Healthcare is BEYOND broken. Let’s just take electronic health records as an example.
In the “old days” we had paper charts and it wasn’t great. Some doctors’ notes were better than others—many had illegible “chicken scratch” for handwriting, and the notes were often too brief to justify the care that was being billed.
BUT…the “old school” nurses’ notes were always EXCELLENT. They gave me as a doctor a “play by play” of what was actually going on with patients during an admission.
BUT…the laboratory and radiology results, when abnormal, had notations to indicate what the doctor’s thought process was.
Continuity of care required faxes going back in between facilities. It wasn’t easy to search for entries or results.
The old system wasn’t perfect, and it was at times cumbersome and there were many opportunities for inadvertent errors
In today’s electronic health record world, though, I think we actually have MORE potential for errors, mistakes, lack of engagement. We have lost the “human” in medicine and the ever-important story-telling components of the patient-physician relationship.
It is by CONNECTING with one another on a human level that we heal and that we change unhealthy behaviors.
Modern day electronic healthcare systems do not communicate with one another and instead of “chicken scratch” one liners we have the OPPOSITE problem—“note bloat.” Ridiculously long notes that say nothing (until a physician gets sued because Care was compromised due to information not being accurate or easily accessible).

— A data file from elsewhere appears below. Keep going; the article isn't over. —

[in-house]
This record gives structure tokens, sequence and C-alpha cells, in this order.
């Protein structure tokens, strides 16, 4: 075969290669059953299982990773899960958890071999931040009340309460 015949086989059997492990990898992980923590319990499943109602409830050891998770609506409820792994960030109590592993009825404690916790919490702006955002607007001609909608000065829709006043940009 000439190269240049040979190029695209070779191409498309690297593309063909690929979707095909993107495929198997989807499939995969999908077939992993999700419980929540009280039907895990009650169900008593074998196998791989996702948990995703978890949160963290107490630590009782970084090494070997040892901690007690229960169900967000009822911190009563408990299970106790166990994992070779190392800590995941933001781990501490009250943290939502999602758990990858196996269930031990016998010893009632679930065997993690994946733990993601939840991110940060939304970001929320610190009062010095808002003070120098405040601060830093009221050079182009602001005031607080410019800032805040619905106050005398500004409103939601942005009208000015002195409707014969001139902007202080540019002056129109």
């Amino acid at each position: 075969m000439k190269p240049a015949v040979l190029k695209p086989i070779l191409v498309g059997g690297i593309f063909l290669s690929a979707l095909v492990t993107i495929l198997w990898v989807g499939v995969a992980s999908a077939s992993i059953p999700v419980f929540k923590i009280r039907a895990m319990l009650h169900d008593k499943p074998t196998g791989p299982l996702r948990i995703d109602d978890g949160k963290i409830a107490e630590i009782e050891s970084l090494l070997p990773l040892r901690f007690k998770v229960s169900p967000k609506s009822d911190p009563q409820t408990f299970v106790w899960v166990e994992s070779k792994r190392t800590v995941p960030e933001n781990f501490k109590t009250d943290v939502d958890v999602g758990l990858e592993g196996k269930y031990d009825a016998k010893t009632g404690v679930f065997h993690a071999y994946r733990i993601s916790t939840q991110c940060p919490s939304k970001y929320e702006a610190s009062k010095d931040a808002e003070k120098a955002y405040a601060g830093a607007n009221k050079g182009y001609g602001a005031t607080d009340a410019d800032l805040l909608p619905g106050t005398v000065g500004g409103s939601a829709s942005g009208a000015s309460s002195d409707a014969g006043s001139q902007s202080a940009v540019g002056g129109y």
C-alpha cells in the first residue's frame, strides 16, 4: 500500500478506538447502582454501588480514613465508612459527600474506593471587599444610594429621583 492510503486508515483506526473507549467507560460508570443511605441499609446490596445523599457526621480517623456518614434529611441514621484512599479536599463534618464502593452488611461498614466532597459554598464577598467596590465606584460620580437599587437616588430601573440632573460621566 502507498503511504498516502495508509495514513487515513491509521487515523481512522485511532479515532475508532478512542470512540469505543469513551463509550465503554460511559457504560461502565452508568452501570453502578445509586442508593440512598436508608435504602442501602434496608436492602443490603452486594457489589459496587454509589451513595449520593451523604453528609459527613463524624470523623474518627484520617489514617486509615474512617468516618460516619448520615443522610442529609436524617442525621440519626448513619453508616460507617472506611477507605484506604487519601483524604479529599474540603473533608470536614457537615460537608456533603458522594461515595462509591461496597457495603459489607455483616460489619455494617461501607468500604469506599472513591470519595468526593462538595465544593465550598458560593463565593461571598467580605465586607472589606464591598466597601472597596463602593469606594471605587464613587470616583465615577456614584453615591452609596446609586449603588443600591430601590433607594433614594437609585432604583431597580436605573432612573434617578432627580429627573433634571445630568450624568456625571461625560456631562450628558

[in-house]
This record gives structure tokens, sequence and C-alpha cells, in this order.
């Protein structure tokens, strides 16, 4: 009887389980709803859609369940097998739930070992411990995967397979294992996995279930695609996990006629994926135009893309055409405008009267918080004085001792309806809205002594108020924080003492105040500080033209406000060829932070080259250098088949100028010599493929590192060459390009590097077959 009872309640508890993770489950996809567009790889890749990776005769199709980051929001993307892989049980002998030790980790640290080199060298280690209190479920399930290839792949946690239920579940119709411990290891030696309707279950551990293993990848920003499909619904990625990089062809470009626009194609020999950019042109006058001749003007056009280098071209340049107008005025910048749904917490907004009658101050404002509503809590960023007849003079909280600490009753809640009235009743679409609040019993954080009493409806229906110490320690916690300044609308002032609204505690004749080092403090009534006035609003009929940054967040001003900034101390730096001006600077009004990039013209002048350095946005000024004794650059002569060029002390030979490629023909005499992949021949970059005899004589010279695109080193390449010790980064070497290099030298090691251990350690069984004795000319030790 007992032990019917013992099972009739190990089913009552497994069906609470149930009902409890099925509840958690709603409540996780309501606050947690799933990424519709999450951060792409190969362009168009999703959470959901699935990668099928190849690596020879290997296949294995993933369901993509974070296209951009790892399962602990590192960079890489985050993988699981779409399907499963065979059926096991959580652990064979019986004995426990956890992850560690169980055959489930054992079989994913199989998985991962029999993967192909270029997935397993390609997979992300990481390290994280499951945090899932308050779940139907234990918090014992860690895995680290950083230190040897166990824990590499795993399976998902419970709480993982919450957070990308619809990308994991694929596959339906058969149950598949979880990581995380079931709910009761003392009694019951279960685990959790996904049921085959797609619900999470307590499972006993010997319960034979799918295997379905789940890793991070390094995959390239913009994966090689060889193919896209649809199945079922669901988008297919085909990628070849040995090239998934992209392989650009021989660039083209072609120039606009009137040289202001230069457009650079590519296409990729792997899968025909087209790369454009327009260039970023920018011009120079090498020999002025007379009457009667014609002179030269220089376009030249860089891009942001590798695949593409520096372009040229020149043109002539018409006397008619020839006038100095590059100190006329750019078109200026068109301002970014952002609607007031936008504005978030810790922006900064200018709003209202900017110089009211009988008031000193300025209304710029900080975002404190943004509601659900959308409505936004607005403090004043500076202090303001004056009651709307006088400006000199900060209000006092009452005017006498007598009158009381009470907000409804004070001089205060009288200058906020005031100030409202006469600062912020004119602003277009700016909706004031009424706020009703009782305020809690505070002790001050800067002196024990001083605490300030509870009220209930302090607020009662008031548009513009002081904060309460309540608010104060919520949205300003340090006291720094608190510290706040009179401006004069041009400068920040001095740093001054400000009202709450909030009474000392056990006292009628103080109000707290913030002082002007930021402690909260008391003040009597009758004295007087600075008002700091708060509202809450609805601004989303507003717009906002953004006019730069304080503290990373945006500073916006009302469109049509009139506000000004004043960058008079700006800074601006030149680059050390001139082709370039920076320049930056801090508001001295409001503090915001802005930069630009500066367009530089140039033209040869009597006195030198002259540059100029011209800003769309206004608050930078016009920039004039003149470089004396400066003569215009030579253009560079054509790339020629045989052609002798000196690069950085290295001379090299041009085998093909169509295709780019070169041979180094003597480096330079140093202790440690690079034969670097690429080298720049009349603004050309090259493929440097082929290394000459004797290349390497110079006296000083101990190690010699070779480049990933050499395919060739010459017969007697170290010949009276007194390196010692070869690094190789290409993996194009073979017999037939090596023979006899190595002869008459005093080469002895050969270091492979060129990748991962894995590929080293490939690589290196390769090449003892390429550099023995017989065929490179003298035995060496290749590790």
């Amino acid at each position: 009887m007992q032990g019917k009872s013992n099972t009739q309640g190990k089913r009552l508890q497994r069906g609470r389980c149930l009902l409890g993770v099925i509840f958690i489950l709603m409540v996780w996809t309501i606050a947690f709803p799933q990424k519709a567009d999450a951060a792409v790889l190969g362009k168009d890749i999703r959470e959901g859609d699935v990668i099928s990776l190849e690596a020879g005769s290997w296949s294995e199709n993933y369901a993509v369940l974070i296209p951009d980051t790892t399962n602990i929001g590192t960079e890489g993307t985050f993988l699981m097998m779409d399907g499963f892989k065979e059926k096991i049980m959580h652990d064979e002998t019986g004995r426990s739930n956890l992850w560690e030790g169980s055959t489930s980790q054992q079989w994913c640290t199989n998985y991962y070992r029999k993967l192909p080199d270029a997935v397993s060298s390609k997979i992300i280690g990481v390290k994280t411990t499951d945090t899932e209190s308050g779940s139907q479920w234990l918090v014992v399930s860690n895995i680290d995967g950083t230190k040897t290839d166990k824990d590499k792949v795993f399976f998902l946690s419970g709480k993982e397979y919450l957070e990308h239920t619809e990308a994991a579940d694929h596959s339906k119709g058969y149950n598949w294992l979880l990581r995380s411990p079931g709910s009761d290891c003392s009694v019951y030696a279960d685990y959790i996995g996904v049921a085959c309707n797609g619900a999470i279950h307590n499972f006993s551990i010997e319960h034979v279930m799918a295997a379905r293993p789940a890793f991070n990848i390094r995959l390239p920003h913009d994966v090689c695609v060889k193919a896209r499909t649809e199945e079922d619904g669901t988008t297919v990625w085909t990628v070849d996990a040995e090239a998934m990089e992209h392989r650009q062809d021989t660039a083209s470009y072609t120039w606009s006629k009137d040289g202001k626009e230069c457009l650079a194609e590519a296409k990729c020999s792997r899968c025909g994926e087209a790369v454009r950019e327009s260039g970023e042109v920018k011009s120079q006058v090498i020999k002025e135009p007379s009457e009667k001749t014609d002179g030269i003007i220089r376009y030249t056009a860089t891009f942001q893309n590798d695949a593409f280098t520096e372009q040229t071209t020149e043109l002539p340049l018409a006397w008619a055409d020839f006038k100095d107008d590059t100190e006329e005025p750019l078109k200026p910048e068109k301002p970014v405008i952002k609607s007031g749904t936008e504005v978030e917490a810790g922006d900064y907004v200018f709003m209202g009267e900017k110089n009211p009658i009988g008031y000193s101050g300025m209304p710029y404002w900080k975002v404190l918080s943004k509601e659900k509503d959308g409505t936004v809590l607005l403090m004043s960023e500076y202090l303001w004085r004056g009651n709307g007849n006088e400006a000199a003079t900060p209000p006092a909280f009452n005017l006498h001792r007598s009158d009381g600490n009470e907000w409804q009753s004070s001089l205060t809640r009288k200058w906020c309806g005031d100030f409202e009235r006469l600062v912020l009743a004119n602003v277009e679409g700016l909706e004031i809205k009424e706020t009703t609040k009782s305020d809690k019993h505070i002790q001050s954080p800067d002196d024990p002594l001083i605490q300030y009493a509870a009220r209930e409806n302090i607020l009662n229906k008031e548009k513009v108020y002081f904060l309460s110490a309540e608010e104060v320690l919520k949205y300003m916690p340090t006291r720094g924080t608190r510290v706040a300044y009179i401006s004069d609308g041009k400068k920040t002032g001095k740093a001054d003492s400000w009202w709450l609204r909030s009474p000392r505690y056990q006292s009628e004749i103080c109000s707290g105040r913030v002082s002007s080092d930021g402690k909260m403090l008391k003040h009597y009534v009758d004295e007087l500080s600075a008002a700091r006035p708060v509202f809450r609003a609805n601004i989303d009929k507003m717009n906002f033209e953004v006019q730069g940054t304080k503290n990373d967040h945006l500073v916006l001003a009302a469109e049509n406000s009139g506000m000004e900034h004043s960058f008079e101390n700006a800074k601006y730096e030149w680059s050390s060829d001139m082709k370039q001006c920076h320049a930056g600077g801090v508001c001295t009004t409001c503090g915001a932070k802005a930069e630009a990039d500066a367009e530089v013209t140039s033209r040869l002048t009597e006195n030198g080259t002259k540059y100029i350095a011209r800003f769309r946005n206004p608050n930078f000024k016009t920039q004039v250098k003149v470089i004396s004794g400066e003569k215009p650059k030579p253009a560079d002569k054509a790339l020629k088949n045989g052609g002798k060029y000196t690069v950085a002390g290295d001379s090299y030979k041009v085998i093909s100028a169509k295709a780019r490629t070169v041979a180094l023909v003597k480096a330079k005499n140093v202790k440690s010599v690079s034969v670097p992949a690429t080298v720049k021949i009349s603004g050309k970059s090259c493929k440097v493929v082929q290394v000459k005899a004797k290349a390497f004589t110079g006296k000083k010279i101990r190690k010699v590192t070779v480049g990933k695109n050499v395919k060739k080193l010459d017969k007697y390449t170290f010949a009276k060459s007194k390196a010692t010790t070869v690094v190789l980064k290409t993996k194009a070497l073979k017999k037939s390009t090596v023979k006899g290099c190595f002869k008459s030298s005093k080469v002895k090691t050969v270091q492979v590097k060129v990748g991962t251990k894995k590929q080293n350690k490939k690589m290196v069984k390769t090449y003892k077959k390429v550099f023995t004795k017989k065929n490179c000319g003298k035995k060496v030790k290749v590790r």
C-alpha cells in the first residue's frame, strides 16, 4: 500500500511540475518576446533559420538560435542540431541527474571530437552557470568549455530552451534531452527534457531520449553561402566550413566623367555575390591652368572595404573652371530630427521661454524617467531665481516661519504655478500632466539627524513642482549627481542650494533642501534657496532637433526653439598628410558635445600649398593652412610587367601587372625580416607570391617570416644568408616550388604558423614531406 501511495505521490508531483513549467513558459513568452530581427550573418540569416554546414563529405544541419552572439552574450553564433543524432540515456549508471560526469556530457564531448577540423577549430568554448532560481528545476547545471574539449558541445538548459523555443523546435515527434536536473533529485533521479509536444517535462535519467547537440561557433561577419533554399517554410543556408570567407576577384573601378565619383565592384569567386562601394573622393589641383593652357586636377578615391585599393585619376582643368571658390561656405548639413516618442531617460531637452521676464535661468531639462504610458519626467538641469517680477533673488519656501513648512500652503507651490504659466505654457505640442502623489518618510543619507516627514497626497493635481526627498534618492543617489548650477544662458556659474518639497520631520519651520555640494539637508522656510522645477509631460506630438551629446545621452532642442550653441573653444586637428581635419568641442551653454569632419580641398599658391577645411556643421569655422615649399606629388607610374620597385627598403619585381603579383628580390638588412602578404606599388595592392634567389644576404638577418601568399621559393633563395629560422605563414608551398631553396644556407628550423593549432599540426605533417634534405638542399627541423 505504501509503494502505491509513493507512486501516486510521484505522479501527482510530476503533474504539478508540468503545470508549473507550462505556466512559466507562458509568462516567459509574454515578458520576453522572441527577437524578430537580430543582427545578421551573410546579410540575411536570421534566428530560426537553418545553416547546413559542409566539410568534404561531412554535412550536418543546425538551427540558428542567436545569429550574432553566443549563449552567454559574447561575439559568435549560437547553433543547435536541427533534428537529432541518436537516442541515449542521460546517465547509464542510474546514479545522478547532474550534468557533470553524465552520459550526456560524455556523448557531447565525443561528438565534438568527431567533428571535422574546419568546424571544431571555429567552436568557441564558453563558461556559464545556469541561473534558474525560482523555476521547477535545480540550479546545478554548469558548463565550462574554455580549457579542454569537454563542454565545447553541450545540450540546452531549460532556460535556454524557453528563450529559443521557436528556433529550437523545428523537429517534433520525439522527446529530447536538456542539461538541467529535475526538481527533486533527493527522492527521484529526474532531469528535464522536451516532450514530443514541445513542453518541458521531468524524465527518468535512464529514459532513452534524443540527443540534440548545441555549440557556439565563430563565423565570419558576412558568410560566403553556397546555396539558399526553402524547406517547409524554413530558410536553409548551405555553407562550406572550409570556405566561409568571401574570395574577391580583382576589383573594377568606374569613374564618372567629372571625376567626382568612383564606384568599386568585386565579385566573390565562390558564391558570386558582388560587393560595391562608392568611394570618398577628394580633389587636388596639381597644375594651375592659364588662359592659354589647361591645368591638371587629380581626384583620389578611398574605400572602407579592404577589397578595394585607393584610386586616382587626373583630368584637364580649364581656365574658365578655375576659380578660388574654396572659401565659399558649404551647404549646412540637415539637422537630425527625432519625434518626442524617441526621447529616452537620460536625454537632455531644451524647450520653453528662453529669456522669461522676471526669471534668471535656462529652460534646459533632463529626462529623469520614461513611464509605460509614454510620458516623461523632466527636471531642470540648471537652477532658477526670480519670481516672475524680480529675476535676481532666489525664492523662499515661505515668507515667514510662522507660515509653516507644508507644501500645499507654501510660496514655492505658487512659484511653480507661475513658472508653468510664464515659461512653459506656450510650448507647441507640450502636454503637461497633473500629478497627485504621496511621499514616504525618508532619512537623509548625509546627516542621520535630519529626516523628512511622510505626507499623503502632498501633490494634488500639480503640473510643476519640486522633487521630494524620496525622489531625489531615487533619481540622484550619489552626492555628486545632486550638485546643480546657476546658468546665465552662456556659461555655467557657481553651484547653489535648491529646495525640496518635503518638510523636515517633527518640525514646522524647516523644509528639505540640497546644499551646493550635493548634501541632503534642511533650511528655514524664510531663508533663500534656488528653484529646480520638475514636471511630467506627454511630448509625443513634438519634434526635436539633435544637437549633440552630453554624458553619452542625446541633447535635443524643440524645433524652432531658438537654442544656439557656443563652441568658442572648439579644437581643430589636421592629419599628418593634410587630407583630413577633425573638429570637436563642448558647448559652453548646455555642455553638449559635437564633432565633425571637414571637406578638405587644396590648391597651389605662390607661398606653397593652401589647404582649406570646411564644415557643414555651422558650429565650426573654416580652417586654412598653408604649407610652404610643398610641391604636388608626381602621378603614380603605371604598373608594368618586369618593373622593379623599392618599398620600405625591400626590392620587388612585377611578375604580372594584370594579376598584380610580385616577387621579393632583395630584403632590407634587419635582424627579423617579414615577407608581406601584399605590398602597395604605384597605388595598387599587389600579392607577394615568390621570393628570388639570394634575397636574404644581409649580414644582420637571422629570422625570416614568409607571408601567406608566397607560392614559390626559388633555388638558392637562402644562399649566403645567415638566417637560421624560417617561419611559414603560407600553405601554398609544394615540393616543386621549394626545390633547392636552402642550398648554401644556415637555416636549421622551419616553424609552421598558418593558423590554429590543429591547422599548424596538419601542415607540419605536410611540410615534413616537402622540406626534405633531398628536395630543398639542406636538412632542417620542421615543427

Nurses spend more than 40% of their shift clicking endlessly into “yes/no” boxes, or rating pain from 0-10 instead of actually documenting how the patient is FEELING.
In most EHR systems there is no way for physicians and non-physician providers to read nursing notes. The only way to actually find out what went on during a patient’s stay is to track one of them down to find the hand-written sign-off notes that they use to be able to help know which patient is which.
The obscene amount of money charged by oligopolies like Epic, Cerner and other systems are one of the reasons that small independent hospitals are closing by the day.
Humpty Dumpty sat on the wall and has taken a great fall.
We don’t need kings and horses to put medicine back together again.
We need physicians and patients to band together and put some common sense and transparency back into the equation.